Stress: Stop Fighting

by Ideal Nourishment Coach, Lily Calfee

What poison we allow into our bodies every day?  The answer is simple: stress. In our society stress seems like part of our lives, there is no way to avoid it. There are many different kinds of stress, some of which are avoidable. Some stress we recognize, like anxiety about finances, perfectionism around our work, or relationship troubles. Stressors like food allergies, loneliness, or chronic caffeine intake can go unrecognized, and cause more trouble over time. Let’s minimize the effect these have on your life.

Having a disease that is described as “incurable” can be a huge stress in and of itself. Instead of fighting it, develop a symbiotic relationship with your body. Take good care of your body and ask it to take good care of you. Before you go to sleep, ask your body to heal, and thank it for everything it has done that day.

Let’s talk about three ways to minimize your reaction to stress. Our first line of defense is quality sleep. Do you wake up feeling rested? Eight hours of sleep is highly recommended, but many people have trouble falling or staying asleep. To reset your sleep schedule, go to sleep in the evening when you feel tired, and wake up at the same time every morning. Whether it is 6 PM or 2 AM, this trick will help your body realign to it’s natural schedule. After a few days you will start getting sleepy around the same time every night. Getting fifteen to twenty minutes of midday sun will help you sleep better, as will daily exercise. 

Exercise is also a great way to keep stress from ruining you day. Explore yoga classes and walking, or whatever your body is asking for. I recommend a book called Yoga for Wellness by Gary Kraftsow, pages 281-285 are especially for MS. Strike a balance between effort and ease. After appropriate exercise, you should feel tired but good. 

The final pieces are breathing and meditation. In yoga, breathing practices are called pranayama, which is loosely translated as “the extension of the life force.” Practice extending your life force daily with this exercise.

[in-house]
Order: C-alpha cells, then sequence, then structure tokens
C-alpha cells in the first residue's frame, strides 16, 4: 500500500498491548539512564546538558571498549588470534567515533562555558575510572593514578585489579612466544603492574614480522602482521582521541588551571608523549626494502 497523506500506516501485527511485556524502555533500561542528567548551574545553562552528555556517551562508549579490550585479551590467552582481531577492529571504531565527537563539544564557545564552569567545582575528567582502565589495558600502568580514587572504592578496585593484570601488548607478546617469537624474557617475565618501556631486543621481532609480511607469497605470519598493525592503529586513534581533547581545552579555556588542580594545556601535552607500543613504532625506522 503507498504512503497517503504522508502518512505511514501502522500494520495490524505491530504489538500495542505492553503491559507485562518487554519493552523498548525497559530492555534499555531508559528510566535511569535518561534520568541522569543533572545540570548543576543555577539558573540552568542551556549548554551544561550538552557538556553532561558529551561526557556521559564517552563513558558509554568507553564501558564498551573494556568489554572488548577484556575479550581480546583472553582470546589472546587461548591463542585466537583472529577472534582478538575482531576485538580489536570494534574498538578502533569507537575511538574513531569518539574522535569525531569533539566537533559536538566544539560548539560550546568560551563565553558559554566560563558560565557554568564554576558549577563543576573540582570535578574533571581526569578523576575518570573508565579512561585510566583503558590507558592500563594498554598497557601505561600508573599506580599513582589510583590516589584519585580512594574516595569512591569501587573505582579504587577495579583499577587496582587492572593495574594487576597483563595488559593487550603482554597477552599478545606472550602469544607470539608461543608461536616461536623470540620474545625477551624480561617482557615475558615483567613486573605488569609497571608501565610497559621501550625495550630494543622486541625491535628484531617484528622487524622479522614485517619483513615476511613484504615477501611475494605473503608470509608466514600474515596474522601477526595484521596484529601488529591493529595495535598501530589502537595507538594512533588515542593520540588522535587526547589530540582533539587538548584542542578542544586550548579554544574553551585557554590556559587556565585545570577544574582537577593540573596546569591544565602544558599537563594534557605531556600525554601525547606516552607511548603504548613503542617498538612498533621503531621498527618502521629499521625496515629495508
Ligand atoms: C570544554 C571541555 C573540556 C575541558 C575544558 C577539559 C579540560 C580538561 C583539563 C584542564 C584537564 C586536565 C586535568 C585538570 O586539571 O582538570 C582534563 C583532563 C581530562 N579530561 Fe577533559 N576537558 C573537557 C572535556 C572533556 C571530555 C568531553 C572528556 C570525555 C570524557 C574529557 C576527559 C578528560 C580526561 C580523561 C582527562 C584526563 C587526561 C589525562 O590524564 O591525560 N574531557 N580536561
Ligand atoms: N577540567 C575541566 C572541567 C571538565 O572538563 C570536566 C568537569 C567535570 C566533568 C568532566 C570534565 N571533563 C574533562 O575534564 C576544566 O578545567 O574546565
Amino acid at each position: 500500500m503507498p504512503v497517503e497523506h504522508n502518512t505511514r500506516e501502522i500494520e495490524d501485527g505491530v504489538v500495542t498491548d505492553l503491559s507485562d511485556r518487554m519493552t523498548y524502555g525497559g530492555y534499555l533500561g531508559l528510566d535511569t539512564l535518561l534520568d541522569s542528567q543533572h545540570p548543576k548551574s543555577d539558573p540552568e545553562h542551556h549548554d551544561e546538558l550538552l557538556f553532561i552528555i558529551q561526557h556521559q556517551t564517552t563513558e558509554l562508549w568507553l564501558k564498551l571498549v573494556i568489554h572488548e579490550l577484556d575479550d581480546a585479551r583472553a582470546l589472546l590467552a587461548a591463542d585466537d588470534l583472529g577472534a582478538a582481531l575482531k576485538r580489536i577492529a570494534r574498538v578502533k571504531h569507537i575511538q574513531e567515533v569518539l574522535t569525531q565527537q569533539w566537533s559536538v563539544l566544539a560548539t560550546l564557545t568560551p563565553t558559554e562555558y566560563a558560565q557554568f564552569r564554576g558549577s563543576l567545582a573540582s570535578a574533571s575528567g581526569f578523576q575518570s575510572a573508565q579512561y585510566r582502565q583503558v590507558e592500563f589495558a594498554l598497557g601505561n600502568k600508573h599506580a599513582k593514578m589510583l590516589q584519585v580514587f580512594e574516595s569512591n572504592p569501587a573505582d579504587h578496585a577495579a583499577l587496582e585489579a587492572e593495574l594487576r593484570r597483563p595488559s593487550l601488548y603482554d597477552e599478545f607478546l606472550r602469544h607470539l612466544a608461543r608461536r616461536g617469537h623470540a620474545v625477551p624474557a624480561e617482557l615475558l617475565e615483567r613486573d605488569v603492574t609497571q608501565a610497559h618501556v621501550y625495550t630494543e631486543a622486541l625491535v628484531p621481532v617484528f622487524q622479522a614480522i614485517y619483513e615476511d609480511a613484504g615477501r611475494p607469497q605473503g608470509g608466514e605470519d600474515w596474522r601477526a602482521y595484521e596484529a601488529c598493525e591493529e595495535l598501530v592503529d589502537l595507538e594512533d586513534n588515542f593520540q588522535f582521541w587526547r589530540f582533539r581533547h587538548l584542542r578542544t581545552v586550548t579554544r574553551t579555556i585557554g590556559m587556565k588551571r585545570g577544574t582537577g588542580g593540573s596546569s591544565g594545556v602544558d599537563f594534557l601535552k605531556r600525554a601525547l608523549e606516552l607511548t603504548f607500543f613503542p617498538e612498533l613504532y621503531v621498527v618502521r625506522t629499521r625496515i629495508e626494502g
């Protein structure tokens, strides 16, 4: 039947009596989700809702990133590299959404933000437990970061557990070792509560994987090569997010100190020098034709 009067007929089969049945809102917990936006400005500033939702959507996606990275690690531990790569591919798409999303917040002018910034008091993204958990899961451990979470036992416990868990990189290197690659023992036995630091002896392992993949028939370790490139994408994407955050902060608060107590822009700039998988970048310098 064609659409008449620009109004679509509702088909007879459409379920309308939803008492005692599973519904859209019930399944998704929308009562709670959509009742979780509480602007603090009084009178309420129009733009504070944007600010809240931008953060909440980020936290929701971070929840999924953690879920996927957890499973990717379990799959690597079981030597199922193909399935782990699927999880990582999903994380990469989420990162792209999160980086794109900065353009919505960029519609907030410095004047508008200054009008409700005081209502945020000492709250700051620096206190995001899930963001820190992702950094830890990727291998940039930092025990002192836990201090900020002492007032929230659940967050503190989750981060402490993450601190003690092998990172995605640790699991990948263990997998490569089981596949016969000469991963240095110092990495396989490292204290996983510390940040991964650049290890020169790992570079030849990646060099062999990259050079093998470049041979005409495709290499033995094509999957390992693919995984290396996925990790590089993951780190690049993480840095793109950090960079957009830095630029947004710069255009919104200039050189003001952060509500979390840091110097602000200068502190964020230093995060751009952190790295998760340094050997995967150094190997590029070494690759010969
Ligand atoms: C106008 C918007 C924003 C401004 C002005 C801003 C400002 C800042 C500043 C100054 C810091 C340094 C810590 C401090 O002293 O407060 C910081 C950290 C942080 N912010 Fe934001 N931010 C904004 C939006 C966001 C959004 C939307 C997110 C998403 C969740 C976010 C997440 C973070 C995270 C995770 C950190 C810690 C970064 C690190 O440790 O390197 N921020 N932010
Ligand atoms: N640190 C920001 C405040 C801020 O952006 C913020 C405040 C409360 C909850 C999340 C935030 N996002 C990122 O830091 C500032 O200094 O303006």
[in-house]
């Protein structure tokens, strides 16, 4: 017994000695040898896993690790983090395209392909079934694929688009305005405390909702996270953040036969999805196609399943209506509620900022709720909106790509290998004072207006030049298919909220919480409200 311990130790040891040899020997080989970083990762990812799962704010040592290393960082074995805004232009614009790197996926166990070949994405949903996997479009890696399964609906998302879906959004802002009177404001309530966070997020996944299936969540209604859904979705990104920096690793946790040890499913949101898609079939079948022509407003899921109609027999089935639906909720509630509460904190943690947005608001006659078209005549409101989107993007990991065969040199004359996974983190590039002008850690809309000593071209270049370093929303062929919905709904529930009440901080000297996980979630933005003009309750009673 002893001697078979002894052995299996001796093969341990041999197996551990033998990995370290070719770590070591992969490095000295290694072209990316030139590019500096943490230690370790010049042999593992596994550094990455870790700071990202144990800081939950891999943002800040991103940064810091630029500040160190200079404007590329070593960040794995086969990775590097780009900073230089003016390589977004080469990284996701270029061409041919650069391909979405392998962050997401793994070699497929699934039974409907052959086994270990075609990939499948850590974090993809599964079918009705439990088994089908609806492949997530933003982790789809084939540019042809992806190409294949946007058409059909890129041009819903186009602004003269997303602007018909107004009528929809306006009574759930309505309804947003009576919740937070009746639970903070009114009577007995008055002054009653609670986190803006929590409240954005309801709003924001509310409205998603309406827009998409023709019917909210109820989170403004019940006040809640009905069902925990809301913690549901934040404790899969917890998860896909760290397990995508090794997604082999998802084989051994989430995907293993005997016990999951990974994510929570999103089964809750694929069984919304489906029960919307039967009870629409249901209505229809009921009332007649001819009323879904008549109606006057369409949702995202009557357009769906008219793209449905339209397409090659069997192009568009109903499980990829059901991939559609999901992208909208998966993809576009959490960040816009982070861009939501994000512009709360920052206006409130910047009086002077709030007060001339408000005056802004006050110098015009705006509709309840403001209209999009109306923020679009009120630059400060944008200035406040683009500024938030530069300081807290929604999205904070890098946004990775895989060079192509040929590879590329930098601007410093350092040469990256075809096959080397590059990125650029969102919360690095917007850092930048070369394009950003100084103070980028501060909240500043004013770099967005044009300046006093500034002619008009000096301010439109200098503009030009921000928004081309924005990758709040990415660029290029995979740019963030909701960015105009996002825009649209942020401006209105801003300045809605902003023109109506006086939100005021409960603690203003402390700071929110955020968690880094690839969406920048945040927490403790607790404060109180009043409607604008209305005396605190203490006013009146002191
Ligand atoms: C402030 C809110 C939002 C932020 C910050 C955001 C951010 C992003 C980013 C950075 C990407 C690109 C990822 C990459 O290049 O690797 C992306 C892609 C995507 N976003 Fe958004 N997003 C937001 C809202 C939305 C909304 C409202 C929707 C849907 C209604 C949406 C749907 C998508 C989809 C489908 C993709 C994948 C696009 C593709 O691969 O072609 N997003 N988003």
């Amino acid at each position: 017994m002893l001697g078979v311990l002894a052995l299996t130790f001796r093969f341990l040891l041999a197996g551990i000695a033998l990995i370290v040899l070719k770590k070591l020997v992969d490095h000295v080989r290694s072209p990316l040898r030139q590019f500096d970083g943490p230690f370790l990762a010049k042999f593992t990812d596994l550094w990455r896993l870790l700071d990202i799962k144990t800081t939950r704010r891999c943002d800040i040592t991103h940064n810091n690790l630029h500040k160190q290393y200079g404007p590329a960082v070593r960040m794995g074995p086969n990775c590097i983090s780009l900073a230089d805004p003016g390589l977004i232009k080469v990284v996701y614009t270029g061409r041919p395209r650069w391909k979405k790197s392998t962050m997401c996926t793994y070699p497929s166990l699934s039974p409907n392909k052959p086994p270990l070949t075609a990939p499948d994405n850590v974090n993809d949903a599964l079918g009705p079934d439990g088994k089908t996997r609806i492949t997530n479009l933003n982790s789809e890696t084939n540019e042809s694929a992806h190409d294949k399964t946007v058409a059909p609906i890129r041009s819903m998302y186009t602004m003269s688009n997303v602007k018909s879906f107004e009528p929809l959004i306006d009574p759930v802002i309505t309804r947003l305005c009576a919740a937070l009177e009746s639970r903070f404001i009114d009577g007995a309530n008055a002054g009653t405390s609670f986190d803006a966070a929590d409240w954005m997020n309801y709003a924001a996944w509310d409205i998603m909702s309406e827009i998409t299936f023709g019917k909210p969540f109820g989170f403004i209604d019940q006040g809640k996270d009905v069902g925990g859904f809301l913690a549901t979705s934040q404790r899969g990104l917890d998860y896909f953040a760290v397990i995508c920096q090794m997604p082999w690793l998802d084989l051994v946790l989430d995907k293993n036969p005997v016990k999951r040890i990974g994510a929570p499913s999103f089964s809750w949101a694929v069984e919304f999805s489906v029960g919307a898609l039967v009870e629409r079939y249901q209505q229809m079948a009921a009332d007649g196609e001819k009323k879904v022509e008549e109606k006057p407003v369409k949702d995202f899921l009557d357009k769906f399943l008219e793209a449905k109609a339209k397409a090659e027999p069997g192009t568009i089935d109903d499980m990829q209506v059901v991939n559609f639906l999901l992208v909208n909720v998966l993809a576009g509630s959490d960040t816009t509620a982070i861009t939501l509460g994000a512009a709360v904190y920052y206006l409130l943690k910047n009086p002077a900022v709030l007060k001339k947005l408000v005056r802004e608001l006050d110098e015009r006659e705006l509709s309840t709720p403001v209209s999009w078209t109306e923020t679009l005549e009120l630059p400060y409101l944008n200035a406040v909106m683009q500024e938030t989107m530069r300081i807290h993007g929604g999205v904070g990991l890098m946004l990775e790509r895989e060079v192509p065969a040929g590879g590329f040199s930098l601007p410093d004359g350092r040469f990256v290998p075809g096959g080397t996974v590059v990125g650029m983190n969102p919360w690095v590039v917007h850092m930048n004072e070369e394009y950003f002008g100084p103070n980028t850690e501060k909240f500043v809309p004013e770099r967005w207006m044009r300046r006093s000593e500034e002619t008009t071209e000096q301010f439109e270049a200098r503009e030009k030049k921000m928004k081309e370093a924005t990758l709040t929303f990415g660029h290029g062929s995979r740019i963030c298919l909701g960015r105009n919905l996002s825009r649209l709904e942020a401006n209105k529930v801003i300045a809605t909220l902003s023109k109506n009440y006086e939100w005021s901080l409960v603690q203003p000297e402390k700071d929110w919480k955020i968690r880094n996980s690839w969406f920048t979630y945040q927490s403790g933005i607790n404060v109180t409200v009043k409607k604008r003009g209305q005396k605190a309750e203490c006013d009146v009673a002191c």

Draw in a big breath, and then exhale, drawing your belly back towards your spine. Push all the air out, all the way up to your throat. Take a big deep breath; all the way up your lungs, take little sips of breath until you are full. Exhale, all the way out, until your lungs feel flat and you are totally empty. Practice this two or three times, and then return to normal breathing and notice what changes in your body. 

Pranayama can be done on it’s own, any time when you are sitting still. If you choose, follow the breathing exercise with ten minutes of meditation, by sitting still and emptying the mind. I find this most useful if done first thing in the morning and before bed, but experiment with what works for you. I also recommend researching EFT for MS symptoms. There are lots of videos on YouTube to walk you through it. 

Which of these habits sound attractive to you? There are many ways to heal, so choose the practices that you are drawn to and start incorporating them into your life today. Which suggestions sound more difficult? Connect on the message board, and get support to make the small steps that will transform your life. Get in touch with Maura Youle at for support around physical activity and it’s effects on MS.


Lily Calfee

Lily Calfee attended school at the Institute for Integrative Nutrition, where she was trained in more than one hundred dietary theories and studied a variety of practical lifestyle coaching methods, and is a member of the International Association of Health Coaches. She is particularly interested in Ayurvedic Medicine, women’s health, and the connection between food and mood. Lily offers tips and insights about creating a completely personalized diet that suits your unique body, lifestyle, preferences, and goals. She lives in Boulder, Colorado.